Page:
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MPs ask how flats in lease buyback plan are valued

SINGAPORE — The enhancements made to the Lease Buyback Scheme (LBS) drew a flurry of questions from parliamentarians yesterday, with some asking how the Government determines the value of flats that are eligible.

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SINGAPORE — The enhancements made to the Lease Buyback Scheme (LBS) drew a flurry of questions from parliamentarians yesterday, with some asking how the Government determines the value of flats that are eligible.

Others wanted to know what would happen under various scenarios, such as if a flat on the scheme came up for sale en bloc or whether flat owners would be able to obtain their proceeds in a one-off cash payment if they meet their Central Provident Fund (CPF) Minimum Sum requirement.

During the National Day Rally last month, Prime Minister Lee Hsien Loong announced that the scheme would be extended to owners of four-room flats. Other tweaks to the scheme were subsequently announced: Relaxing the Minimum Sum top-up rules, allowing home owners to choose a range of leases to keep and increasing the household income ceiling for eligible participants. These changes will come into effect in April next year.

Hougang Member of Parliament Png Eng Huat asked if the Government would consider relaxing restrictions on the sale and subletting of the LBS flat and the minimum occupation period. Currently, those on the scheme cannot sublet the entire flat nor sell it.

In response, National Development Minister Khaw Boon Wan said these rules will not change as the LBS is an option for those who want to continue living in their homes.

He also explained that the restrictions, in fact, help the Housing and Development Board (HDB) to buy the lease back at a price higher than its value, resulting in a higher payout for the home owner.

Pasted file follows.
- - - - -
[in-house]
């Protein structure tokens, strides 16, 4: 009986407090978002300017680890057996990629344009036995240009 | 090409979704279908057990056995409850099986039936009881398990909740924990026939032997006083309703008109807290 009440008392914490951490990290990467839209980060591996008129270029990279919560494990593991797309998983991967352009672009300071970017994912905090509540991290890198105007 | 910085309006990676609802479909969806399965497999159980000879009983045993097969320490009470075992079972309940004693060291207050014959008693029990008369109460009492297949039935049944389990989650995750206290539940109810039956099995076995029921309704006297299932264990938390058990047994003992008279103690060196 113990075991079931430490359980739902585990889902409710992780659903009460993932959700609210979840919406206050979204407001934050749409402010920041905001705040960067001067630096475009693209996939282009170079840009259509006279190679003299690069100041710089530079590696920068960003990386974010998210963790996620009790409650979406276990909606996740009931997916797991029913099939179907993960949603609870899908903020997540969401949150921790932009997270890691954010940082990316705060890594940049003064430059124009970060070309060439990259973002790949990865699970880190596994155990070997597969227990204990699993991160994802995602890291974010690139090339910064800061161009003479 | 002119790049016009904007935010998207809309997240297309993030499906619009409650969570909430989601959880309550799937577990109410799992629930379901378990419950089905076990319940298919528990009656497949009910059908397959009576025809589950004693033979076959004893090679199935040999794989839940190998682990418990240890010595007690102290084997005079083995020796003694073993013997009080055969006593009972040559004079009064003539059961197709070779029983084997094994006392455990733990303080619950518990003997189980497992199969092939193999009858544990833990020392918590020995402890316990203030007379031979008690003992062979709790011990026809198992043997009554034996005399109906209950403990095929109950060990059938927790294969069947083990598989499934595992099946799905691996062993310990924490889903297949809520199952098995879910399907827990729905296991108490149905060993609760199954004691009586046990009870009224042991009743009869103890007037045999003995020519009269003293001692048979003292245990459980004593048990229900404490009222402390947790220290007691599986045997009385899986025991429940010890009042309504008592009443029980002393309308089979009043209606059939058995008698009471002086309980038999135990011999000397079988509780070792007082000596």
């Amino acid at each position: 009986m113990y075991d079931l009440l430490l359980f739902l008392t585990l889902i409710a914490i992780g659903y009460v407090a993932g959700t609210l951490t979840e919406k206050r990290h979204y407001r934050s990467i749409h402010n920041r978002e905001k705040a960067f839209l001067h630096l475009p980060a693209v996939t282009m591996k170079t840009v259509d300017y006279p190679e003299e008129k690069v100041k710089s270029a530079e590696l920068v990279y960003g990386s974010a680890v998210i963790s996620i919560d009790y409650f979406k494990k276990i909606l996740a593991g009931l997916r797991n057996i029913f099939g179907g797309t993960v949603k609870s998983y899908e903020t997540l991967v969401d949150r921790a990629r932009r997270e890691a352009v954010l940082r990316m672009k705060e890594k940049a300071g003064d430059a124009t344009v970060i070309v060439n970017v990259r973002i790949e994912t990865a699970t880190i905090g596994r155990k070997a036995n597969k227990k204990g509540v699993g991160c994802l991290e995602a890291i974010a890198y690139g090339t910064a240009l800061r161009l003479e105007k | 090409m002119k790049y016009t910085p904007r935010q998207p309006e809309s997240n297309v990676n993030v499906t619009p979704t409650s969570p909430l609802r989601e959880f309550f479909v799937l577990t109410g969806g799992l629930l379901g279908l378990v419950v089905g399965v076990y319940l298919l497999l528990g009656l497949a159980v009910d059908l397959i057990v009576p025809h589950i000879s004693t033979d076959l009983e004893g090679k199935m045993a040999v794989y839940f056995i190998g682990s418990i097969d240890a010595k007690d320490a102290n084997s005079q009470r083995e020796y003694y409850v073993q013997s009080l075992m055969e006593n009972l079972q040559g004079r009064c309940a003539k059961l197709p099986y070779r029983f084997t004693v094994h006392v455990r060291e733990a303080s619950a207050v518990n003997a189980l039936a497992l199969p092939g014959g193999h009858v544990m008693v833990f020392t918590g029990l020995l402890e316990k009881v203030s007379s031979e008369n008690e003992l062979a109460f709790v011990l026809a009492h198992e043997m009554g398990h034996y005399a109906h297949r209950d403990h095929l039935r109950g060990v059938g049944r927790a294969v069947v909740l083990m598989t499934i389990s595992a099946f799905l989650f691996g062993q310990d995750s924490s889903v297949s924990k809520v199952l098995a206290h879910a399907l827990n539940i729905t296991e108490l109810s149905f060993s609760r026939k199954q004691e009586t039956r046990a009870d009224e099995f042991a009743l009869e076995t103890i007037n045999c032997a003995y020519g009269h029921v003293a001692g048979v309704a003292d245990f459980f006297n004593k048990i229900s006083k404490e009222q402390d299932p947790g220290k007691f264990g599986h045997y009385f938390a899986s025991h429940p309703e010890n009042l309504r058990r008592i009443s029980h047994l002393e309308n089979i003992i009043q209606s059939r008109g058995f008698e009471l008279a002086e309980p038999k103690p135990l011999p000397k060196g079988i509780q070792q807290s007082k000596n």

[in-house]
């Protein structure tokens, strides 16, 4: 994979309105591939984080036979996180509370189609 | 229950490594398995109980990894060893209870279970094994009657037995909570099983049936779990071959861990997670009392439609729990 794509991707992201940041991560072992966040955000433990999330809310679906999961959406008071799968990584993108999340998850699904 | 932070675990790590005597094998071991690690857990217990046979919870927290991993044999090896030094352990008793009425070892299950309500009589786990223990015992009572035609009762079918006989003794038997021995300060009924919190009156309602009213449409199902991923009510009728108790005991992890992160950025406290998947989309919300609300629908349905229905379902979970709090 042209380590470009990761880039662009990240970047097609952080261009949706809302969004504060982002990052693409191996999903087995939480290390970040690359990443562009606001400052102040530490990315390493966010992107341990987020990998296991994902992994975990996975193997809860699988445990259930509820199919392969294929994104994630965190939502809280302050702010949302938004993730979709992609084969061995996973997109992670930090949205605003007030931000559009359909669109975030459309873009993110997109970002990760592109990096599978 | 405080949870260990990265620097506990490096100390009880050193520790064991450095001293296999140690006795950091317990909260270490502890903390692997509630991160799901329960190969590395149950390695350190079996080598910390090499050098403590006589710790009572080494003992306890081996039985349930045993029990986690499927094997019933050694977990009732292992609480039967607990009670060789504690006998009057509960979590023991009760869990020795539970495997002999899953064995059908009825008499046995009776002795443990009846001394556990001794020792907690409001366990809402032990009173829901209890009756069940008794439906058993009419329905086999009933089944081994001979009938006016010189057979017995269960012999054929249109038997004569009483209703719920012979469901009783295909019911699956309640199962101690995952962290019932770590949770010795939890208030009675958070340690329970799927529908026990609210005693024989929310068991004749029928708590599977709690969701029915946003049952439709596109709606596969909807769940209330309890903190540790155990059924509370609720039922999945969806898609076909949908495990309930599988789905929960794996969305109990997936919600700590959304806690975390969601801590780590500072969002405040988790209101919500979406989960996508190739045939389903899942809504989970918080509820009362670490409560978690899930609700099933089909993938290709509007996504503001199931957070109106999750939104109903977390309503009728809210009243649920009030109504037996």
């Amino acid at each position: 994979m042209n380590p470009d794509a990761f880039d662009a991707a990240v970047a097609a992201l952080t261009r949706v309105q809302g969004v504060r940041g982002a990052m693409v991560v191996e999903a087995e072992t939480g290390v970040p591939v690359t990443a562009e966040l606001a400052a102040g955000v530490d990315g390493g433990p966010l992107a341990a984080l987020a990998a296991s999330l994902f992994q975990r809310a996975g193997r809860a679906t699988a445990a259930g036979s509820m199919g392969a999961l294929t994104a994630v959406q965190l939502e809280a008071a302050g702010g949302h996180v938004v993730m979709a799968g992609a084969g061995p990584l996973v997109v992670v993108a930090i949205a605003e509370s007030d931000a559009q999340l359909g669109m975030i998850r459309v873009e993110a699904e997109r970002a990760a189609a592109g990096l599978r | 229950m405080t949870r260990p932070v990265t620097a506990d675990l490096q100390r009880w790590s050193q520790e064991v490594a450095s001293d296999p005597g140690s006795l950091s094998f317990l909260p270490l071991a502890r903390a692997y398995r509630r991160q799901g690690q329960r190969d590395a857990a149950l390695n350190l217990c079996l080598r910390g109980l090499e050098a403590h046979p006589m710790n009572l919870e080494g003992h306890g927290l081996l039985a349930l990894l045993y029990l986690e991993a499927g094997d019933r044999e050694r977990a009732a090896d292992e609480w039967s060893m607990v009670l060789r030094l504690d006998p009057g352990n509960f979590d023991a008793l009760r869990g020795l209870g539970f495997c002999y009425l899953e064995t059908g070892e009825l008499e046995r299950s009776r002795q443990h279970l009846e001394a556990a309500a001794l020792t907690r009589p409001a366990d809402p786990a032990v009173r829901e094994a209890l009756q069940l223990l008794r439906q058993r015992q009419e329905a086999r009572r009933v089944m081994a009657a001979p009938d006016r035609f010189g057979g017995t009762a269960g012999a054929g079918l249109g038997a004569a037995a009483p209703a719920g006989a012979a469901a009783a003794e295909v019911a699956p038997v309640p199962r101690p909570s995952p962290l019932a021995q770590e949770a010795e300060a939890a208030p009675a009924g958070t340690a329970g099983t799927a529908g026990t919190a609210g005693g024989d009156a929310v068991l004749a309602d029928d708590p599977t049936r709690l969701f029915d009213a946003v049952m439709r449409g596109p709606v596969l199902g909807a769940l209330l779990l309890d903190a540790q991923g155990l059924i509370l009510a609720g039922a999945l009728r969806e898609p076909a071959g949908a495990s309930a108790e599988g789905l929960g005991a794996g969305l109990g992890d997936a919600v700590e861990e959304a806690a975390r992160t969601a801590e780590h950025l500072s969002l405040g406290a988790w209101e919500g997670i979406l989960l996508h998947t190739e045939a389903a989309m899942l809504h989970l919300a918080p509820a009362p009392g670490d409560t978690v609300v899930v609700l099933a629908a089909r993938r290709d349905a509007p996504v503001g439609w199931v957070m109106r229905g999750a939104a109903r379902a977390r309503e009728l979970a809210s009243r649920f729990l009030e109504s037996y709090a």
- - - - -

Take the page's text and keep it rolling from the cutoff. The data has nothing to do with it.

A person who has lived in his flat for 30 years and wishes to sell half of the remaining 70 years on the lease would not be able to obtain half of the lease’s total value as a result of depreciation. This is due to the fact that money is worth more today than in the future and that shorter leases depreciate quicker.

“If it’s a strict computation (of the value), it is 75:25. The tail half of your lease is a lot less than the front end of the lease which you are retaining,” he said. “If you work on that basis, the cash proceeds on the lease buyback will be much less,” Mr Khaw said.

Hence, the HDB “quite rightly” introduced conditions for the scheme — one cannot sell or wholly sublet their flats under the LBS.

“Because of those conditions, when valuers value the front end of the lease to be retained, they take that into account and discount it so that instead of 75:25 split, it then ends up roughly 60:40,” he said. This 25 per cent to 40 per cent jump is a “significant improvement in the value”, he added.

The minister also explained that the LBS proceeds are calculated by taking the market value of a flat and its remaining lease, minus the value of the lease retained by the household and any outstanding loan amount.

Should an LBS flat come under the HDB’s Selective En bloc Redevelopment Scheme, the owner will receive compensation based on the remainder of the lease on their flat at the time.

They will also be given the option of buying a new replacement flat with the same lease as their LBS flat or a fresh 99-year one at a subsidised price.

Mr Khaw also said those who have topped up their CPF Retirement Accounts to meet the Minimum Sum requirements can take any remaining proceeds of up to S$100,000 in a lump sum.

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